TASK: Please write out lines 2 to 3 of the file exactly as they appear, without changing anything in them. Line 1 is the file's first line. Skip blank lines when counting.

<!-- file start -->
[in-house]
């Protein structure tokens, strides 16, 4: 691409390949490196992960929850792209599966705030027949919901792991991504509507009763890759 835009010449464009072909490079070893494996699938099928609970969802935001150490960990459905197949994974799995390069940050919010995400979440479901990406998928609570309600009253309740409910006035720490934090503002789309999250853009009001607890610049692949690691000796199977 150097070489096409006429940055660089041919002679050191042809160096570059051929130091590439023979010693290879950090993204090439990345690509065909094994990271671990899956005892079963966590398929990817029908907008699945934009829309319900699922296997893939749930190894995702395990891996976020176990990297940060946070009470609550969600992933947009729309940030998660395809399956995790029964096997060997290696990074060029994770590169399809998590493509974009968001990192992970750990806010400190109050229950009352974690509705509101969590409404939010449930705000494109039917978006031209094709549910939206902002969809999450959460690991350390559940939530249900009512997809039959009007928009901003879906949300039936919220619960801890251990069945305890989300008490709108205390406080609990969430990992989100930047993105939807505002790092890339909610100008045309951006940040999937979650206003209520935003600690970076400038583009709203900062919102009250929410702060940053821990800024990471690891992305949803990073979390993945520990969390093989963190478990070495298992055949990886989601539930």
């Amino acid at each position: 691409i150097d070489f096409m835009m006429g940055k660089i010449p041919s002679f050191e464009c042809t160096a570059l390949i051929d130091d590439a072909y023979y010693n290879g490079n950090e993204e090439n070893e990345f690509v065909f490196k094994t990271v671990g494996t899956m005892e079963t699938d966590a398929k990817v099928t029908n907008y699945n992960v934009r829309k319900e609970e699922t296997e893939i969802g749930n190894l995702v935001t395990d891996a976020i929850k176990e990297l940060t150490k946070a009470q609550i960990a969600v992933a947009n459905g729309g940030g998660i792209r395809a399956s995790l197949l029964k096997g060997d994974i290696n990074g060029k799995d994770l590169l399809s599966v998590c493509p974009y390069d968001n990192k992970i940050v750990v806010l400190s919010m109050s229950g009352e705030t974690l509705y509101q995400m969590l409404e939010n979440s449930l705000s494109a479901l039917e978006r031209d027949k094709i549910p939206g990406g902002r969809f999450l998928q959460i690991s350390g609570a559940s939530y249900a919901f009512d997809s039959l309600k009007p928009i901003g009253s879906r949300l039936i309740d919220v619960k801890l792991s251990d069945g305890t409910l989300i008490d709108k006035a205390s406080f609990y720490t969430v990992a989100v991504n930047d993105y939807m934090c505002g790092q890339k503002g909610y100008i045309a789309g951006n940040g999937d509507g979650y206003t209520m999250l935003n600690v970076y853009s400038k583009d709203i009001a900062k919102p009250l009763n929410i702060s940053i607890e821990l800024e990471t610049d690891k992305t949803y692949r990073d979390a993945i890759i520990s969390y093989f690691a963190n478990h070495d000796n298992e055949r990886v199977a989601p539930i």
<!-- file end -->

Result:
């Protein structure tokens, strides 16, 4: 691409390949490196992960929850792209599966705030027949919901792991991504509507009763890759 835009010449464009072909490079070893494996699938099928609970969802935001150490960990459905197949994974799995390069940050919010995400979440479901990406998928609570309600009253309740409910006035720490934090503002789309999250853009009001607890610049692949690691000796199977 150097070489096409006429940055660089041919002679050191042809160096570059051929130091590439023979010693290879950090993204090439990345690509065909094994990271671990899956005892079963966590398929990817029908907008699945934009829309319900699922296997893939749930190894995702395990891996976020176990990297940060946070009470609550969600992933947009729309940030998660395809399956995790029964096997060997290696990074060029994770590169399809998590493509974009968001990192992970750990806010400190109050229950009352974690509705509101969590409404939010449930705000494109039917978006031209094709549910939206902002969809999450959460690991350390559940939530249900009512997809039959009007928009901003879906949300039936919220619960801890251990069945305890989300008490709108205390406080609990969430990992989100930047993105939807505002790092890339909610100008045309951006940040999937979650206003209520935003600690970076400038583009709203900062919102009250929410702060940053821990800024990471690891992305949803990073979390993945520990969390093989963190478990070495298992055949990886989601539930």
């Amino acid at each position: 691409i150097d070489f096409m835009m006429g940055k660089i010449p041919s002679f050191e464009c042809t160096a570059l390949i051929d130091d590439a072909y023979y010693n290879g490079n950090e993204e090439n070893e990345f690509v065909f490196k094994t990271v671990g494996t899956m005892e079963t699938d966590a398929k990817v099928t029908n907008y699945n992960v934009r829309k319900e609970e699922t296997e893939i969802g749930n190894l995702v935001t395990d891996a976020i929850k176990e990297l940060t150490k946070a009470q609550i960990a969600v992933a947009n459905g729309g940030g998660i792209r395809a399956s995790l197949l029964k096997g060997d994974i290696n990074g060029k799995d994770l590169l399809s599966v998590c493509p974009y390069d968001n990192k992970i940050v750990v806010l400190s919010m109050s229950g009352e705030t974690l509705y509101q995400m969590l409404e939010n979440s449930l705000s494109a479901l039917e978006r031209d027949k094709i549910p939206g990406g902002r969809f999450l998928q959460i690991s350390g609570a559940s939530y249900a919901f009512d997809s039959l309600k009007p928009i901003g009253s879906r949300l039936i309740d919220v619960k801890l792991s251990d069945g305890t409910l989300i008490d709108k006035a205390s406080f609990y720490t969430v990992a989100v991504n930047d993105y939807m934090c505002g790092q890339k503002g909610y100008i045309a789309g951006n940040g999937d509507g979650y206003t209520m999250l935003n600690v970076y853009s400038k583009d709203i009001a900062k919102p009250l009763n929410i702060s940053i607890e821990l800024e990471t610049d690891k992305t949803y692949r990073d979390a993945i890759i520990s969390y093989f690691a963190n478990h070495d000796n298992e055949r990886v199977a989601p539930i």